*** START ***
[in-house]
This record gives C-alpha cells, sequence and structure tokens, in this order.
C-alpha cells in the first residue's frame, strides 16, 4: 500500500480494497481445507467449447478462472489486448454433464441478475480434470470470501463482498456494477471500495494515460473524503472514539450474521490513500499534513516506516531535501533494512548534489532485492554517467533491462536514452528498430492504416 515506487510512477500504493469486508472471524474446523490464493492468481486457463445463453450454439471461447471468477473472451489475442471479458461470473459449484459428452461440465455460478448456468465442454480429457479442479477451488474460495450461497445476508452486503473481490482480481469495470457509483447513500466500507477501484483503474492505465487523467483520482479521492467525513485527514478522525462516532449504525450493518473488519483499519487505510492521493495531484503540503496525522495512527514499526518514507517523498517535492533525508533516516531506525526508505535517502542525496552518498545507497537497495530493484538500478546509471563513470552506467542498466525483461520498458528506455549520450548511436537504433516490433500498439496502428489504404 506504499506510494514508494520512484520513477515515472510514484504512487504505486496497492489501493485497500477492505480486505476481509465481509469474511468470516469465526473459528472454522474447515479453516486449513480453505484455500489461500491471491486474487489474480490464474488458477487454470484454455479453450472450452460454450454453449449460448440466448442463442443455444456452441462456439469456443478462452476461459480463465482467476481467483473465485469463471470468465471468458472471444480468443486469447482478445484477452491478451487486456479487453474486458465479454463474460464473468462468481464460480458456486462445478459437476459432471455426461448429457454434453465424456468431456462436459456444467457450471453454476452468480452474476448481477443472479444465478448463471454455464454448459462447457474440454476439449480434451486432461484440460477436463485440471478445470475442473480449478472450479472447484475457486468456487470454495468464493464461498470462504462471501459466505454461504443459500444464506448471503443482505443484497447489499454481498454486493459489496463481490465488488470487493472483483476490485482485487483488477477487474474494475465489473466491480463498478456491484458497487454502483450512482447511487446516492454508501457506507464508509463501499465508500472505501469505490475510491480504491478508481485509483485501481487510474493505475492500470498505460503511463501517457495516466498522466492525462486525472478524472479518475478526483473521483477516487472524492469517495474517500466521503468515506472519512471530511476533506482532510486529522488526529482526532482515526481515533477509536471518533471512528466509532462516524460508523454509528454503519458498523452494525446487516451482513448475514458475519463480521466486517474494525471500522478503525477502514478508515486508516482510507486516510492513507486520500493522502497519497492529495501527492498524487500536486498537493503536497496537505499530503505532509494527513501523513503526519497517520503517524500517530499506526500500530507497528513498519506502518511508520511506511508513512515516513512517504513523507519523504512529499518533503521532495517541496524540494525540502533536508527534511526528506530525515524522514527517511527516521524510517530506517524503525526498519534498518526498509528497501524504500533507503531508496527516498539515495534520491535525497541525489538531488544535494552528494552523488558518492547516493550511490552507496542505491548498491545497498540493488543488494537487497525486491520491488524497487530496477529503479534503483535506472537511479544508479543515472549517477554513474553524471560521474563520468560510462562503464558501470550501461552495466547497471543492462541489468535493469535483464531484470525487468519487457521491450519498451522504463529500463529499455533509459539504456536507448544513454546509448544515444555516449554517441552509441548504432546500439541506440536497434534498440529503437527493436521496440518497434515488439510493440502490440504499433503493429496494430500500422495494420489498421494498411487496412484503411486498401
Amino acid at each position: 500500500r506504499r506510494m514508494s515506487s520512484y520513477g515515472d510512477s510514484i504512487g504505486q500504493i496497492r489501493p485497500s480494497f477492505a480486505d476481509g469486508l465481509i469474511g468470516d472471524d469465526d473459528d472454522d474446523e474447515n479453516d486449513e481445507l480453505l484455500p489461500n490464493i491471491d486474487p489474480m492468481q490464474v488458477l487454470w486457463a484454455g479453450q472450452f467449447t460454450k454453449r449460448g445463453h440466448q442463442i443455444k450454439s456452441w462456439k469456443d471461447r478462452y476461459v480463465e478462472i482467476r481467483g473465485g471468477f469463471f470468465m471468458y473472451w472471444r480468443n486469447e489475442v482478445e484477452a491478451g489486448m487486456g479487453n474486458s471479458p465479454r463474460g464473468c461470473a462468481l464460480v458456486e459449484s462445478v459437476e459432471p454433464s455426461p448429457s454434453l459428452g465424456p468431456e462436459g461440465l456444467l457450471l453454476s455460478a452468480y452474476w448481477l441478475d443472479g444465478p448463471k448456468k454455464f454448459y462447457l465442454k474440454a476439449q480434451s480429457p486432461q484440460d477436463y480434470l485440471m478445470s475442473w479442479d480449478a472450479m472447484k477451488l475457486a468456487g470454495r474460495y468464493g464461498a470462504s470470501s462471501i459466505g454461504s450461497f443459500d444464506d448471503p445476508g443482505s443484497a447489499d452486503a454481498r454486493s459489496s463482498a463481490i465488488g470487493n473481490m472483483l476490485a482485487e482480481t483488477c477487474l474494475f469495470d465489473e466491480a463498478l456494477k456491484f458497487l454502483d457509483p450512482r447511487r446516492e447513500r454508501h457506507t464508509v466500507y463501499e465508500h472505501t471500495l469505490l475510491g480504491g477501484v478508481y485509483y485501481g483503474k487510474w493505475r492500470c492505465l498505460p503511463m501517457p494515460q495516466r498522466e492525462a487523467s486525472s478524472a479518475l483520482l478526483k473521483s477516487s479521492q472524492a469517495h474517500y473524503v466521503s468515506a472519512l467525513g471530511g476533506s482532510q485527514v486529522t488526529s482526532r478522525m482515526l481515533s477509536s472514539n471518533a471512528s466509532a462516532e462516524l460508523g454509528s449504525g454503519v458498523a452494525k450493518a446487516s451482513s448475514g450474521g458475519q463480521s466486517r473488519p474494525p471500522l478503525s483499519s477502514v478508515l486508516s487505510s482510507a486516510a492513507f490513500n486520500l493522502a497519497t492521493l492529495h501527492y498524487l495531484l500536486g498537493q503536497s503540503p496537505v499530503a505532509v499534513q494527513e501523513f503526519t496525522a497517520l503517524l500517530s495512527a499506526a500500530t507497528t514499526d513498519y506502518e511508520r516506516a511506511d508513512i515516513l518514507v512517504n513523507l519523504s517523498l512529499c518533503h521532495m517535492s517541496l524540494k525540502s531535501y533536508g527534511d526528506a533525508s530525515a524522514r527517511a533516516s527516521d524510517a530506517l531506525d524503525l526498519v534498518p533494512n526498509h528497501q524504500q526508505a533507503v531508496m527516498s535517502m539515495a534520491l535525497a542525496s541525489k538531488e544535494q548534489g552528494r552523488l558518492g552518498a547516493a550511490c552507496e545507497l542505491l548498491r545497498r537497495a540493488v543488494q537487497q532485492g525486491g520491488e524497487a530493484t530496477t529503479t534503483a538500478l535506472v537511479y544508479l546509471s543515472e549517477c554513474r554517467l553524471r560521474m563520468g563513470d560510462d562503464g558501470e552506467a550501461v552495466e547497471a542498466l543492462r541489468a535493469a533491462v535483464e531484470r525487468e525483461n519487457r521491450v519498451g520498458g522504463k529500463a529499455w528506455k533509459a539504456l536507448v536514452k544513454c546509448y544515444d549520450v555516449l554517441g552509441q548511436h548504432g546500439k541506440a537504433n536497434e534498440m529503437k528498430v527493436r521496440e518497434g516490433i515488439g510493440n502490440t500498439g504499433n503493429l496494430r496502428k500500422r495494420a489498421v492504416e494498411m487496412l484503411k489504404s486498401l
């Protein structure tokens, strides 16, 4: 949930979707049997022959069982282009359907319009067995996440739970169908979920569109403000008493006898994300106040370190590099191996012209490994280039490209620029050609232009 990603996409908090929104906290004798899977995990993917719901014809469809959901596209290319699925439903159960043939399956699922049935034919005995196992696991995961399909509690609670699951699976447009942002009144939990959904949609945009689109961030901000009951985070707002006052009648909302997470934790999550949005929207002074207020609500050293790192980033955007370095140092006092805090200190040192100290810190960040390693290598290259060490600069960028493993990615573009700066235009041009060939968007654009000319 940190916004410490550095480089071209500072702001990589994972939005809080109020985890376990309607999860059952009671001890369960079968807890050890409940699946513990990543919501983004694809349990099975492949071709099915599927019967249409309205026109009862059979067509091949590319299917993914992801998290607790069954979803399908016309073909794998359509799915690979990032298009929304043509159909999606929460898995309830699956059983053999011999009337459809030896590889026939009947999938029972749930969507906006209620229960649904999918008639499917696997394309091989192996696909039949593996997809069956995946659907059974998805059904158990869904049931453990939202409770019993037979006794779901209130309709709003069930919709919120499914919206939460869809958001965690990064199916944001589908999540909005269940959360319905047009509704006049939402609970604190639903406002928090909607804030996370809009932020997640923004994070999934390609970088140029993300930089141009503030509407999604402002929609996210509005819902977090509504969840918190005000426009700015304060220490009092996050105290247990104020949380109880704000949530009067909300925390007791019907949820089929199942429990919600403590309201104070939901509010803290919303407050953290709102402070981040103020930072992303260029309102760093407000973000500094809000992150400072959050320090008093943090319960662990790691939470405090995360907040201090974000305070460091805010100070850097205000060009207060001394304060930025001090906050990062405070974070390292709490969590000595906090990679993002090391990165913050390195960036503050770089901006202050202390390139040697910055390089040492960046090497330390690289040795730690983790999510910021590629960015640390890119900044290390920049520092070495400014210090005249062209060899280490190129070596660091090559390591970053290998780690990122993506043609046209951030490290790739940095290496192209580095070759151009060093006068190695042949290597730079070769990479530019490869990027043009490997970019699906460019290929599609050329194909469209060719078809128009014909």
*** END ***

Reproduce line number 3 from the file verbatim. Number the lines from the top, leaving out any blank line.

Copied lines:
C-alpha cells in the first residue's frame, strides 16, 4: 500500500480494497481445507467449447478462472489486448454433464441478475480434470470470501463482498456494477471500495494515460473524503472514539450474521490513500499534513516506516531535501533494512548534489532485492554517467533491462536514452528498430492504416 515506487510512477500504493469486508472471524474446523490464493492468481486457463445463453450454439471461447471468477473472451489475442471479458461470473459449484459428452461440465455460478448456468465442454480429457479442479477451488474460495450461497445476508452486503473481490482480481469495470457509483447513500466500507477501484483503474492505465487523467483520482479521492467525513485527514478522525462516532449504525450493518473488519483499519487505510492521493495531484503540503496525522495512527514499526518514507517523498517535492533525508533516516531506525526508505535517502542525496552518498545507497537497495530493484538500478546509471563513470552506467542498466525483461520498458528506455549520450548511436537504433516490433500498439496502428489504404 506504499506510494514508494520512484520513477515515472510514484504512487504505486496497492489501493485497500477492505480486505476481509465481509469474511468470516469465526473459528472454522474447515479453516486449513480453505484455500489461500491471491486474487489474480490464474488458477487454470484454455479453450472450452460454450454453449449460448440466448442463442443455444456452441462456439469456443478462452476461459480463465482467476481467483473465485469463471470468465471468458472471444480468443486469447482478445484477452491478451487486456479487453474486458465479454463474460464473468462468481464460480458456486462445478459437476459432471455426461448429457454434453465424456468431456462436459456444467457450471453454476452468480452474476448481477443472479444465478448463471454455464454448459462447457474440454476439449480434451486432461484440460477436463485440471478445470475442473480449478472450479472447484475457486468456487470454495468464493464461498470462504462471501459466505454461504443459500444464506448471503443482505443484497447489499454481498454486493459489496463481490465488488470487493472483483476490485482485487483488477477487474474494475465489473466491480463498478456491484458497487454502483450512482447511487446516492454508501457506507464508509463501499465508500472505501469505490475510491480504491478508481485509483485501481487510474493505475492500470498505460503511463501517457495516466498522466492525462486525472478524472479518475478526483473521483477516487472524492469517495474517500466521503468515506472519512471530511476533506482532510486529522488526529482526532482515526481515533477509536471518533471512528466509532462516524460508523454509528454503519458498523452494525446487516451482513448475514458475519463480521466486517474494525471500522478503525477502514478508515486508516482510507486516510492513507486520500493522502497519497492529495501527492498524487500536486498537493503536497496537505499530503505532509494527513501523513503526519497517520503517524500517530499506526500500530507497528513498519506502518511508520511506511508513512515516513512517504513523507519523504512529499518533503521532495517541496524540494525540502533536508527534511526528506530525515524522514527517511527516521524510517530506517524503525526498519534498518526498509528497501524504500533507503531508496527516498539515495534520491535525497541525489538531488544535494552528494552523488558518492547516493550511490552507496542505491548498491545497498540493488543488494537487497525486491520491488524497487530496477529503479534503483535506472537511479544508479543515472549517477554513474553524471560521474563520468560510462562503464558501470550501461552495466547497471543492462541489468535493469535483464531484470525487468519487457521491450519498451522504463529500463529499455533509459539504456536507448544513454546509448544515444555516449554517441552509441548504432546500439541506440536497434534498440529503437527493436521496440518497434515488439510493440502490440504499433503493429496494430500500422495494420489498421494498411487496412484503411486498401